You’re also hearing rumors of a possible recession. And to be frank, it is possible—because it’s always possible. However, going into March of this year, the U.S. economy was in strong shape with low unemployment, low inflation, an increasing level of personal savings, and a historically low household debt-to-disposable income ratio. I suspect this relative strength will help soften the negative impact from the coronavirus and oil price wars. We also know that the Federal Reserve—along with other central banks around the world— has actively sought to loosen monetary policy as a tool to stave off a recession. So will we fall into recession? I don’t know. And no one can say for sure. But if you’re investing appropriately for your individual objectives, you should keep faith in your planning efforts and focus on what you can control.


I’ll conclude by offering a few potential action items as you persevere through this period of heightened market volatility:

• Review your financial plan. For most who have planned ahead, they’ve tested their approach for events like these
• Review your portfolio allocation and if it’s no longer aligned with your stated tolerances, consider adjusting
• If you have short-term dollars invested in the market, consider pulling them as we could see further declines
• If your invested dollars are for a goal more than 5 years into the future, I urge you to keep a cool head and avoid trying to outsmart the market by timing or trading
• Evaluate if this is an appropriate time to convert part of your IRA to a Roth IRA while values are down
• Seek opportunities to harvest losses in taxable accounts


One of my personal goals is always try and get a little better at everything I do. When it comes to investing, I try to learn lessons from others and also from my own past experiences. One lesson I’ve learned is that, often after we’ve experienced previous declines (and subsequent recoveries) clients tell me they wish they had the courage to invest more dollars when prices were lower. Only you can decide if you have the fortitude to do this, but if history is any guide, you may be well-rewarded for taking risk when others chose to panic.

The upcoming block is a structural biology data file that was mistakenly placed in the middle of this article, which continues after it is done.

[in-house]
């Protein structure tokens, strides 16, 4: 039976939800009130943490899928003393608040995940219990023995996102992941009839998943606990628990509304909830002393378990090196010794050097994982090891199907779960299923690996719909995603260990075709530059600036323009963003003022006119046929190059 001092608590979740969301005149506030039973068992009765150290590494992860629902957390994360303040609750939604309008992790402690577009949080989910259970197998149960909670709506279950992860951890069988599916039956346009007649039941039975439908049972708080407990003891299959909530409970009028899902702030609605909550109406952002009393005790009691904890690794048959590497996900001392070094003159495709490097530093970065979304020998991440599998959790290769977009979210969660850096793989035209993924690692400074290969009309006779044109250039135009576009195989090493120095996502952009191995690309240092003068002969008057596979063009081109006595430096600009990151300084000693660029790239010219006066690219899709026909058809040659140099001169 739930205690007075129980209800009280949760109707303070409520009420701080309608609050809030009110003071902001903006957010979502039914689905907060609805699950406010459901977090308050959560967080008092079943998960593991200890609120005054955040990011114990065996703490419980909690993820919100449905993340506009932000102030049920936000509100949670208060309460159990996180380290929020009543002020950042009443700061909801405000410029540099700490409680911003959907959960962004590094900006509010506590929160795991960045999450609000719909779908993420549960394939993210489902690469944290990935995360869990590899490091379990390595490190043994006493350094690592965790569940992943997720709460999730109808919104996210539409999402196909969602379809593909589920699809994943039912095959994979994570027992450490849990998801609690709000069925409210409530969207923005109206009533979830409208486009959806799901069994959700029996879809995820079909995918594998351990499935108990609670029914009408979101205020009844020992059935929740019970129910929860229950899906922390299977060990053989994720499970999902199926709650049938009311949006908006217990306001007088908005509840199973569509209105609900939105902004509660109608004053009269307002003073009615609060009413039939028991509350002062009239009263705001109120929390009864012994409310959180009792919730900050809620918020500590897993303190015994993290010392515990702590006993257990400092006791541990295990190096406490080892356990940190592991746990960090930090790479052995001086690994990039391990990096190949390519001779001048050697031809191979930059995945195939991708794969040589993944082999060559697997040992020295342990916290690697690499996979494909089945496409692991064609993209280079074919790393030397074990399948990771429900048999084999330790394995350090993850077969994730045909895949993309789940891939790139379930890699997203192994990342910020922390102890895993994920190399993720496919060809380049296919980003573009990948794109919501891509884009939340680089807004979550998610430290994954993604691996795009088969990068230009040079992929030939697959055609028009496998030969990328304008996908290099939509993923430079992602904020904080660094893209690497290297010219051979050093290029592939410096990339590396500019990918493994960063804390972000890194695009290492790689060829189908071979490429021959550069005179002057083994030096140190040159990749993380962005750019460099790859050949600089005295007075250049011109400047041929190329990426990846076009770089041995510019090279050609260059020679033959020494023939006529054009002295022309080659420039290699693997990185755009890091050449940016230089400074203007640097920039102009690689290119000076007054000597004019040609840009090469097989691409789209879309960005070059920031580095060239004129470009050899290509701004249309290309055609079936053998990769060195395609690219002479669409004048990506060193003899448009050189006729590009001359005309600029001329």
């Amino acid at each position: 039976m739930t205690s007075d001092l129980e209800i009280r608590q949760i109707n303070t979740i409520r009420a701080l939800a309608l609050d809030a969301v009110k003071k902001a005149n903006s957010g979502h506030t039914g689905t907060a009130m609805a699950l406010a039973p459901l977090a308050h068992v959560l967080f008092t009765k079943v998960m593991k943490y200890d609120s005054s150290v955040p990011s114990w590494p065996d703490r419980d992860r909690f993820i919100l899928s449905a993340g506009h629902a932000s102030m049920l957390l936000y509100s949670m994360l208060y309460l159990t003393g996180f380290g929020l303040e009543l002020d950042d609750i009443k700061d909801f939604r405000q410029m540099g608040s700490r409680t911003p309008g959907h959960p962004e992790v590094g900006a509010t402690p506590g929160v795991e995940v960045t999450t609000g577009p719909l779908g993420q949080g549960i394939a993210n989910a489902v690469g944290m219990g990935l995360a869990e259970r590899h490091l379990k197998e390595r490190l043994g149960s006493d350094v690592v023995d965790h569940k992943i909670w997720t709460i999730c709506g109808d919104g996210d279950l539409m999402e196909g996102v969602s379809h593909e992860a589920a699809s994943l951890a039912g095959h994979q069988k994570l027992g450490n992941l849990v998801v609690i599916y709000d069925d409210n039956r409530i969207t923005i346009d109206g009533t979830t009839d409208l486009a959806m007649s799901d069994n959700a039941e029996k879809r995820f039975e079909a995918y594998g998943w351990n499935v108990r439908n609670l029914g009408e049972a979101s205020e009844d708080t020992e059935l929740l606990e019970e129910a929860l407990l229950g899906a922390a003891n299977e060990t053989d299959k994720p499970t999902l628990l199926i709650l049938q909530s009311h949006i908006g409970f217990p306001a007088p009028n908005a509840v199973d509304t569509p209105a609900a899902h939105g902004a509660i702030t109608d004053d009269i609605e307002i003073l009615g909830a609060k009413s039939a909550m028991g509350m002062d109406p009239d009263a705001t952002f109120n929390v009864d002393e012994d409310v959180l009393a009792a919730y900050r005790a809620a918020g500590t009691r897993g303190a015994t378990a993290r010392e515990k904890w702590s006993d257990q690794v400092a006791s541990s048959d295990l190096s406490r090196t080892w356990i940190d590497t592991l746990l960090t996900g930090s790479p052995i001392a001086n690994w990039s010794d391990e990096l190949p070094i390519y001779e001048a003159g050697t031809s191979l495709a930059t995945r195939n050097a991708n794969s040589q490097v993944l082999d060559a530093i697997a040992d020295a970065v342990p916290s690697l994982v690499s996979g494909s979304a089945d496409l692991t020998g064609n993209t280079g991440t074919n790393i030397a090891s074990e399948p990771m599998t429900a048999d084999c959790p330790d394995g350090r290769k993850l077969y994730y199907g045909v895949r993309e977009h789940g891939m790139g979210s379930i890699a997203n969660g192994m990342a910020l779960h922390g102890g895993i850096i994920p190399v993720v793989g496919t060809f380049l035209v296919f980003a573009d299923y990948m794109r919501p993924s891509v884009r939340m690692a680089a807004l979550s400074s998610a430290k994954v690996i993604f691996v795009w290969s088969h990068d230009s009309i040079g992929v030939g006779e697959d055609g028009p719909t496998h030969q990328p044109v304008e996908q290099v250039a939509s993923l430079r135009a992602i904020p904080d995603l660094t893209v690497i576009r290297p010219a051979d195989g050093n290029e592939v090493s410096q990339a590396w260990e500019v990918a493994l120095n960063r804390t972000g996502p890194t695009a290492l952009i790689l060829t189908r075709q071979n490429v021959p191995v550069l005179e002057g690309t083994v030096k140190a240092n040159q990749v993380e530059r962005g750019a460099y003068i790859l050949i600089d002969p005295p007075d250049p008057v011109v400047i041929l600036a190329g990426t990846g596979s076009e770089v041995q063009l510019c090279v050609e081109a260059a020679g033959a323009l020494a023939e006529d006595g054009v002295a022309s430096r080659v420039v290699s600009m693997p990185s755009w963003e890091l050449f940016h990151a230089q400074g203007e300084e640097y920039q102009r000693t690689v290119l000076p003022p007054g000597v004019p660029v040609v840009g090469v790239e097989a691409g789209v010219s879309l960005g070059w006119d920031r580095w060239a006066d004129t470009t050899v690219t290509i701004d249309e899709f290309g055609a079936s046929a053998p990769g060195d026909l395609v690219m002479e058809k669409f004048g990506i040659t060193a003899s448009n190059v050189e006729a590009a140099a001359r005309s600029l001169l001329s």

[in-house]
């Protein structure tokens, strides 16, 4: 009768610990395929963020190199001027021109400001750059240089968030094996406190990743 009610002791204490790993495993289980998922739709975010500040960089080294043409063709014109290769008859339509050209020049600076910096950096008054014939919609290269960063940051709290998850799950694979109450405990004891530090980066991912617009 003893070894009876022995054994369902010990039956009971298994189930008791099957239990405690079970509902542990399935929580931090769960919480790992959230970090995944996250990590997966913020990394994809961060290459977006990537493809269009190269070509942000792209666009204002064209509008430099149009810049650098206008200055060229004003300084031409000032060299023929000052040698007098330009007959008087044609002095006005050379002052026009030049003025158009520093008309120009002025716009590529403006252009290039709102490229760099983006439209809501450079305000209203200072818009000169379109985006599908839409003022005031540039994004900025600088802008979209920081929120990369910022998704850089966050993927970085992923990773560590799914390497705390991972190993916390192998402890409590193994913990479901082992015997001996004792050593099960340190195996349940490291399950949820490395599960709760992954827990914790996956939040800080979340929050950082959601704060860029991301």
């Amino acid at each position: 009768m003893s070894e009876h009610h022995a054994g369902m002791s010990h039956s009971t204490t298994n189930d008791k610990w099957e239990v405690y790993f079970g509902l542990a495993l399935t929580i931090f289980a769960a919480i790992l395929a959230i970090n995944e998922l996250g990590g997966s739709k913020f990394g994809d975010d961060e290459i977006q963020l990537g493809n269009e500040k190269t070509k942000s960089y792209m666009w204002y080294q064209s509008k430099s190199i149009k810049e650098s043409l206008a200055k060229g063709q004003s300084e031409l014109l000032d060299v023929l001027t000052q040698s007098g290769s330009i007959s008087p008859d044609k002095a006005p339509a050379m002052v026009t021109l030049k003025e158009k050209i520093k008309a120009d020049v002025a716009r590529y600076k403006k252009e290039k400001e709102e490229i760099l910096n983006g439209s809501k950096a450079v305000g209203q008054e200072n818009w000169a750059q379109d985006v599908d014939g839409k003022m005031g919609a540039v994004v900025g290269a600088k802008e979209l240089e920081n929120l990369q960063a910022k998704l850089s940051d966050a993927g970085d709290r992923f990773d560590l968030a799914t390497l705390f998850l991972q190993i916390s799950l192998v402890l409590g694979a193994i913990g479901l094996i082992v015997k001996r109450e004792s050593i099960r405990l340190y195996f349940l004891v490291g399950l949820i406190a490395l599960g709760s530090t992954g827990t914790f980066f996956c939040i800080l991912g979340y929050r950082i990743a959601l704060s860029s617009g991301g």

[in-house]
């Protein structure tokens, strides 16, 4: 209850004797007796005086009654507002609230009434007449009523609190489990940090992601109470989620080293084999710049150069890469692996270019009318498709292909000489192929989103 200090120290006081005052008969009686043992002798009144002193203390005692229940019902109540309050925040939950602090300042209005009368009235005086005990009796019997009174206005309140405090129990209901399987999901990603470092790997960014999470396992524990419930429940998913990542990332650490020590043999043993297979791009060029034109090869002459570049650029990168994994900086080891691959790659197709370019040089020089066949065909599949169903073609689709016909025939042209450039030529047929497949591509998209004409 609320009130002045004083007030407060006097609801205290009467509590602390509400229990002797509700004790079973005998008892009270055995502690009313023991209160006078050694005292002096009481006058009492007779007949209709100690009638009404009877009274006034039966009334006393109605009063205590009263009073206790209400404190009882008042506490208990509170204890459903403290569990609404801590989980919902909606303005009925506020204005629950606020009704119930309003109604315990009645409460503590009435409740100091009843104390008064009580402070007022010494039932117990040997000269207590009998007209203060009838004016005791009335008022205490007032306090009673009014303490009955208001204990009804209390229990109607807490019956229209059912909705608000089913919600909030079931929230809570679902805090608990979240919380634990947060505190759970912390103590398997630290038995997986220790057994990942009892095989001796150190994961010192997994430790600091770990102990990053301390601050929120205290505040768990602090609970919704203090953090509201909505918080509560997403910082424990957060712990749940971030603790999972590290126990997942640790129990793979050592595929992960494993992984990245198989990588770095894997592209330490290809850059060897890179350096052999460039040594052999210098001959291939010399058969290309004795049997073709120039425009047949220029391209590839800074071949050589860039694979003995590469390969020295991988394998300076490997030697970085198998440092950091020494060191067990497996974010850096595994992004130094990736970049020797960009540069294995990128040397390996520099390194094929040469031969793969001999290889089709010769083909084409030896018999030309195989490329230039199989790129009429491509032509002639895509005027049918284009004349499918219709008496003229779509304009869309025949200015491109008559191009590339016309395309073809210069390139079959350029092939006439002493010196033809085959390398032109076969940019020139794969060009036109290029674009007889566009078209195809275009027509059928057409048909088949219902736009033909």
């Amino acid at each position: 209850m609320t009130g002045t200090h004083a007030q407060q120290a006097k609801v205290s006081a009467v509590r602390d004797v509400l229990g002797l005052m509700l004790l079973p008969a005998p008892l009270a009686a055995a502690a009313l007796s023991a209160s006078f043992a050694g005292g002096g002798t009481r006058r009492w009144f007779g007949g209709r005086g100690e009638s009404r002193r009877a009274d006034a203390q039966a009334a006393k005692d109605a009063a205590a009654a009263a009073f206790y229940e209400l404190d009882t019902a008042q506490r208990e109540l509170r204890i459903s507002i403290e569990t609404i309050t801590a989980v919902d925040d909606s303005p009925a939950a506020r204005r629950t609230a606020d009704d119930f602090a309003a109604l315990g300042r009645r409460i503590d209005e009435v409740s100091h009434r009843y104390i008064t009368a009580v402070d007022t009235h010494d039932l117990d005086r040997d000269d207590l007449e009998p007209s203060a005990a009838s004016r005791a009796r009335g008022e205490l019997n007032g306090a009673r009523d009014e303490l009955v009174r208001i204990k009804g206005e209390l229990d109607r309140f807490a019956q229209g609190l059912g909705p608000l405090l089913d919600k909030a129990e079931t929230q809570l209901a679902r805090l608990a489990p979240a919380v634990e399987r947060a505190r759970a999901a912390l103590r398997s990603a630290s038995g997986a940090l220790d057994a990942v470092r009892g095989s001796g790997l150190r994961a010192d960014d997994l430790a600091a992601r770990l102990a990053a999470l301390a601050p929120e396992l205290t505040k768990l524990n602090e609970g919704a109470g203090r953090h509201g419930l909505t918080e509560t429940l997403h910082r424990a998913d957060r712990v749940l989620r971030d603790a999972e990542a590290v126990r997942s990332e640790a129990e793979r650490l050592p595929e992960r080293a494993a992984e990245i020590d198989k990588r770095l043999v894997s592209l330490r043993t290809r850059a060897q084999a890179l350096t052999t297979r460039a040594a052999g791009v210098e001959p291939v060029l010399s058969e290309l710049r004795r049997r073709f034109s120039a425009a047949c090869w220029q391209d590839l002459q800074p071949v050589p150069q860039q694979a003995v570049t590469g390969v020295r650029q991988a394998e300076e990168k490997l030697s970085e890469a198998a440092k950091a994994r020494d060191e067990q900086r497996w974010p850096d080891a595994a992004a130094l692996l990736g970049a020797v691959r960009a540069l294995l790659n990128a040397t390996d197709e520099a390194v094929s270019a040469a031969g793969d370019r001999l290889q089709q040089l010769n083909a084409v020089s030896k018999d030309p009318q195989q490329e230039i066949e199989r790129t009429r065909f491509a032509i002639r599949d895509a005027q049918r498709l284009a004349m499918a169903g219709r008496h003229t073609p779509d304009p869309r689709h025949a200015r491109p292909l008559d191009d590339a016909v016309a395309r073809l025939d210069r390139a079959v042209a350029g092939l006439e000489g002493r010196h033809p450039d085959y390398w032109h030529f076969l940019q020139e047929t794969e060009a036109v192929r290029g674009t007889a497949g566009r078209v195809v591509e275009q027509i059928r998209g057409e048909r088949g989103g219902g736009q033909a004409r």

As always, I’m here if you have any questions or if you would like to discuss your personal situation.

Jeff DeLarme, CFP®
Registered Principal, Financial Advisor



Please note, changes in tax laws or regulations may occur at any time and could substantially impact your situation. While familiar with the tax provisions of the issues presented herein, Raymond James financial advisors are not qualified to render advice on tax or legal matters. You should discuss any tax or legal matters with the appropriate professional. The information in this writing has been prepared from sources believed to be reliable, but is not guaranteed by Raymond James Financial Services or DeLarme Wealth Management and is not a complete summary or statement of all available data necessary for making an investment decision. Any information provided is for informational purposes only and does not constitute a recommendation.

Capital Group and American Funds are not affiliated with Raymond James or DeLarme Wealth Management, Inc.

The S&P 500 is an unmanaged index of 500 widely held stocks that is generally considered representative of the U.S. stock market. Any opinions are those of Jeff DeLarme and not necessarily those of Raymond James. Expressions of opinion are as of this date and are subject to change without notice. Investing involves risk and you may incur a profit or loss regardless of strategy selected. Keep in mind that individuals cannot invest directly in any index, and index performance does not include transaction costs or other fees, which will affect actual performance. Individual investor’s results will vary. Past performance does not guarantee future results. Future investment performance cannot be guaranteed, investment yields will fluctuate with market conditions.

Securities offered through Raymond James Financial Services, Inc., member FINRA/SIPC. Investment advisory services offered through Raymond James Financial Services Advisors, Inc. DeLarme Wealth Management is not a registered broker/dealer, and is independent of Raymond James Financial Services.